As such, it is not only worthwhile but also vital to consider the enormous amounts of information that have been obtained by human “high cultures” in the past. Examples from the past (like quinine) or present (like artemisinin, a modern antimalarial drug) show that plant extracts may hold tremendous potential in the fight against parasites and/or against vector-transmitted agents of diseases.
This invaluable information will help readers recognize the various neurological conditions presented, with the inclusion of their aetiologies and treatment in tropical areas. The book therefore fills a gap in the neuroepidemiology literature, with chapters written by an international collection of experienced authors in the field.
The series includes medical studies of parasites of major influence, such as Plasmodium falciparum and trypanosomes, along with reviews of more traditional areas, such as zoology, taxonomy, and life history, all of which shape current thinking and applications.
The book is divided into three parts. The first is an overview of key aspects of travel medicine; the second contains a detailed discussion of multiple viral, bacterial and parasitic infections. The third part provides a syndromic approach to patients with common travel complaints such as diarrhea, fever and respiratory infections. It also includes useful appendices with lists of anti-parasitic drugs and available diagnostic tests.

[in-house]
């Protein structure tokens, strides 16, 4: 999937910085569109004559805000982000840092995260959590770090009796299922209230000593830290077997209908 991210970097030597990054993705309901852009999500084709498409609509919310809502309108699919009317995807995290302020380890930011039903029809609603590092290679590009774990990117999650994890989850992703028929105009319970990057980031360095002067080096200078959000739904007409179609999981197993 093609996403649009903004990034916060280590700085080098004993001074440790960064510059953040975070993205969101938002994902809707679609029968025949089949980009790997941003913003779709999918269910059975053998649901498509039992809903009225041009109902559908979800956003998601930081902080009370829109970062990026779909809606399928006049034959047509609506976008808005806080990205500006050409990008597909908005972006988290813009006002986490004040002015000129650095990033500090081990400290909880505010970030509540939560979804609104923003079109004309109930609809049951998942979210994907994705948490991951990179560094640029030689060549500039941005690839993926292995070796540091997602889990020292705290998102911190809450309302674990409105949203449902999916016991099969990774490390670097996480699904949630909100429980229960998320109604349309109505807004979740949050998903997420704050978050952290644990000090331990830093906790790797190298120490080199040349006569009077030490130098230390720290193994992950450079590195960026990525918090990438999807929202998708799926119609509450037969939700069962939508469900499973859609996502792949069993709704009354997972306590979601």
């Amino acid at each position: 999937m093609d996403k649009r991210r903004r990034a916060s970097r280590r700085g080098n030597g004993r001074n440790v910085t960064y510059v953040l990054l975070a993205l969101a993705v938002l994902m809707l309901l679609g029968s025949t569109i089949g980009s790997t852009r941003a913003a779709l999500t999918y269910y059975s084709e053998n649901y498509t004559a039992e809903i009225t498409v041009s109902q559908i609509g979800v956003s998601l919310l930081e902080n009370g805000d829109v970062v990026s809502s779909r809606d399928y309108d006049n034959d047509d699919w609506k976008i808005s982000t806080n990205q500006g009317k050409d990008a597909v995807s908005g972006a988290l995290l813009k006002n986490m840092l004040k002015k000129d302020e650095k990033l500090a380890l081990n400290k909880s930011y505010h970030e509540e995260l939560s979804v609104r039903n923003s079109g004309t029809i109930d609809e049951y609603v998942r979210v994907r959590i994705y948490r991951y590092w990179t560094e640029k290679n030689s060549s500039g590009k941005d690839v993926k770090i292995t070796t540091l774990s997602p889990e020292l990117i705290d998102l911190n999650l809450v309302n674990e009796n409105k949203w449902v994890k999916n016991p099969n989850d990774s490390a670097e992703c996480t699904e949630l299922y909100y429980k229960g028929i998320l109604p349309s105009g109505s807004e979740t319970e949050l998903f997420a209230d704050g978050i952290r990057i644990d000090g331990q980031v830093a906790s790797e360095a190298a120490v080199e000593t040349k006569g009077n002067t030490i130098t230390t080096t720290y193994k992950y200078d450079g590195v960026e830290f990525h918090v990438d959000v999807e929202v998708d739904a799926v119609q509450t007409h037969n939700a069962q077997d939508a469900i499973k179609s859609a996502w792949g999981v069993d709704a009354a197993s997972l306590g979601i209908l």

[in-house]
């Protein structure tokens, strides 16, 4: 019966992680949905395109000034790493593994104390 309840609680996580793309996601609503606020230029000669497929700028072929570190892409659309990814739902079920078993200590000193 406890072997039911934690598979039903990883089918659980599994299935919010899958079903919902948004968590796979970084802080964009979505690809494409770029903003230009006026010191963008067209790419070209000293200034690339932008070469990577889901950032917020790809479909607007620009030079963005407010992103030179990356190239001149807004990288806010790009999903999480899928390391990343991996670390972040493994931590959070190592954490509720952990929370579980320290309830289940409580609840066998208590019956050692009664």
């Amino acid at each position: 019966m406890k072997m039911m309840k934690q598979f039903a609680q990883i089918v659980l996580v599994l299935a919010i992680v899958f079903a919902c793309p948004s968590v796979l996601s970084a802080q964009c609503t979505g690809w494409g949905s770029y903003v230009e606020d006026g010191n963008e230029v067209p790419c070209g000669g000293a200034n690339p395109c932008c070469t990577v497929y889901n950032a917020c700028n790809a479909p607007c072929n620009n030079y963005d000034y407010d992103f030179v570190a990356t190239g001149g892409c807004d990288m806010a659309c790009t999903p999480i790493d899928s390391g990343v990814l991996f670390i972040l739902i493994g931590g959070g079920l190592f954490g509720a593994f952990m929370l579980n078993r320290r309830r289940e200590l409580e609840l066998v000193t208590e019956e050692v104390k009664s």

Past--and present--tell us that tropical diseases are as American as the heart attack; yellow fever lived happily for centuries in Philadelphia. Malaria liked it fine in Washington, not to mention in the Carolinas where it took right over. The Ebola virus stopped off in Baltimore, and the Mexican pig tapeworm has settled comfortably among orthodox Jews in Brooklyn.
This book starts with the little creatures the first American immigrants brought with them on the long walk from Siberia 50,000 years ago. It moves on to all that unwanted baggage that sailed over with the Spanish, French, and the English and killed native Americans in huge numbers in the sixteenth and seventeenth centuries. (The native Americans, it appears, got some revenge by passing syphilis--including Pinta, a feisty strain of syphilis--back to Europe with Columbus's returning sailors.)
Nor have the effects of these diseases on people and economics been fully appreciated. Did slavery last so long because Africans were semi-immune to malaria and yellow fever, while Southern whites of all ranks fell in thousands to those diseases?
In the final chapters, Robert S. Desowitz takes us through the Good Works of the twentieth century, Kid Rockefeller and the Battling Hookworm, and the rearrival of malaria; and he offers a glimpse into the future with a host of "Doomsday bugs" and jet-setting viruses that make life, quite literally, a jungle out there.